Ukraine Military Warns Of Danger Ahead Of Ceasefire

militaryThe Ukrainian military on Saturday said that there was a great danger in pro-Russian rebel offensive in east Ukraine ahead of a planned ceasefire, after a heavy fighting was recorded.

An agreement is due to come into effect from Sunday under a peace accord that also envisages a withdrawal of the heavy weapons responsible for casualties, in the conflict that broke out almost a year ago.

A military spokesman, Anatoly Stelmakh, said in a television interview, that “there has been no lull, moreover rebels continue attacks on Debaltseve,” a strategic transport hub northeast of Donetsk city, that has been the focus of some of the fiercest fighting in recent weeks.

The Ukrainian military separately said the situation remained tense in parts of the contested Luhansk region.

The Ukraine President, Petro Poroshenko, also accused Russia of “significantly increasing” its offensive despite the peace agreement reached in Minsk on Thursday.

Shelling was heard in the rebel-held city of Donetsk early on Saturday.

Reports say as the time gets closer for the ceasefire, fears are rising that it won’t be observed.

More than a dozen civilians are said to have died in shelling in eastern Ukraine on Friday.

It is unclear who was behind the shelling but both the Ukrainian military and pro-Russian rebels in the eastern Donetsk and Luhansk regions accuse each other of the attack.

Speaking earlier, President Poroshenko said despite what had been agreed in Minsk, “Russia’s offensive operations have intensified”.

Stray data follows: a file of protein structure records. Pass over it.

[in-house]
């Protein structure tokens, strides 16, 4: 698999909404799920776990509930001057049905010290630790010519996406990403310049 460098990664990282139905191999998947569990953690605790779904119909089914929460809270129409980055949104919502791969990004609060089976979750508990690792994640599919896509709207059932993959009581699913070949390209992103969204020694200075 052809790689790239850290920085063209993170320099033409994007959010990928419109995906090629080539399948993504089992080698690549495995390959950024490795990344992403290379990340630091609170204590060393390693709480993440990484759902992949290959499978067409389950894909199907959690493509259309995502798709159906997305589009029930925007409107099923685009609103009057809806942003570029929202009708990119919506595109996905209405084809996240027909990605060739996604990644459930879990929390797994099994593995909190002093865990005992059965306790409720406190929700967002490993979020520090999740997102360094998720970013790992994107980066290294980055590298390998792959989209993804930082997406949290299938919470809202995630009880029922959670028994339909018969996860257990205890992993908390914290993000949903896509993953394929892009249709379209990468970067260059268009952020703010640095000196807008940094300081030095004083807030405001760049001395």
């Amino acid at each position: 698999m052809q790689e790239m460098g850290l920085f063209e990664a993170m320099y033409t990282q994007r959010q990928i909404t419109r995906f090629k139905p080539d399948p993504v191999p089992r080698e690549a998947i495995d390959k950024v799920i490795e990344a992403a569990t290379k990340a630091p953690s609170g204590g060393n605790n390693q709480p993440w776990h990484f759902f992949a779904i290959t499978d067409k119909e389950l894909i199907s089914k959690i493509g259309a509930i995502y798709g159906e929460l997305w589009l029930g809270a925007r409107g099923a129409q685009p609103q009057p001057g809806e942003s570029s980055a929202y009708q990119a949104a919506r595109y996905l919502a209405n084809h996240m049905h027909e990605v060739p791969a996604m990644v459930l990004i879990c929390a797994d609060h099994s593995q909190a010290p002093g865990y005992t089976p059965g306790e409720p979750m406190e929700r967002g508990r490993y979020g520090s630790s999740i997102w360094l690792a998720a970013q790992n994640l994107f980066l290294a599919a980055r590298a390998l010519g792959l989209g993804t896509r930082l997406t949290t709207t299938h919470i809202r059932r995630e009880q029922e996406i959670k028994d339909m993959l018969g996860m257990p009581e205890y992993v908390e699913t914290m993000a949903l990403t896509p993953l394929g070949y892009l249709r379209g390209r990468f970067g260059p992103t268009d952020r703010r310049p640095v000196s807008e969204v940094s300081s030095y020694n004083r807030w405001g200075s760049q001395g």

“We are still convinced that the Minsk achievements are in a big danger,” he added.

“Ahead of midnight, rebels are trying to complete tactically important plans to enlarge the territory under their control, primarily in the direction of Debaltseve,” spokesman Andriy Lysenko said

Ukrainian Government Losing Grips On Restive East

A pro-Russian armed man stands guard at a barricade near the state security service building in SlavianskPro-Moscow separatists seized government offices in more Ukrainian towns on Wednesday.

The development is a further sign that authorities in Kiev are losing control of the country’s eastern industrial heartland bordering Russia.

Gunmen who turned up at dawn took control of official buildings in Horlivka, a town of almost 300,000 people, said a Reuters photographer.

The heavily armed men wore the same military uniforms without insignia as other unidentified “green men” who have joined pro-Russian protesters with clubs and chains in seizing control of towns across Ukraine’s Donbass coal and steel belt.

Some 30 pro-Russian separatists also seized a city council building in Alchevsk, further east in Luhansk region, Interfax-Ukraine news agency said.

They took down the Ukrainian flag and flew a city banner before allowing workers to leave.

Attempts to contain the insurgency by the government in Kiev have proved largely unsuccessful, with security forces repeatedly outmanoeuvred by the separatists. The West and the new Ukrainian government accuse Russia of being behind the unrest, a charge Moscow denies.

Daniel Baer, the U.S. ambassador to the OSCE, a European security watchdog which has monitors in the region, told reporters in Vienna: “I think it’s very clear that what is happening would not be happening without Russian involvement.”

A police official in Donetsk, the provincial capital where separatists have declared a “People’s Republic of Donetsk”, said separatists were also in control of the Horlivka police station, having seized the regional police headquarters earlier in April.

The murder of a town councillor from Horlivka, who opposed the separatists, was cited by Kiev last week among reasons for launching new efforts to regain control of the region.

Wednesday’s takeovers followed the fall of the main government buildings on Tuesday further east in Luhansk, capital of Ukraine’s easternmost province, driving home just how far control over the densely populated region has slipped from the central government in Kiev.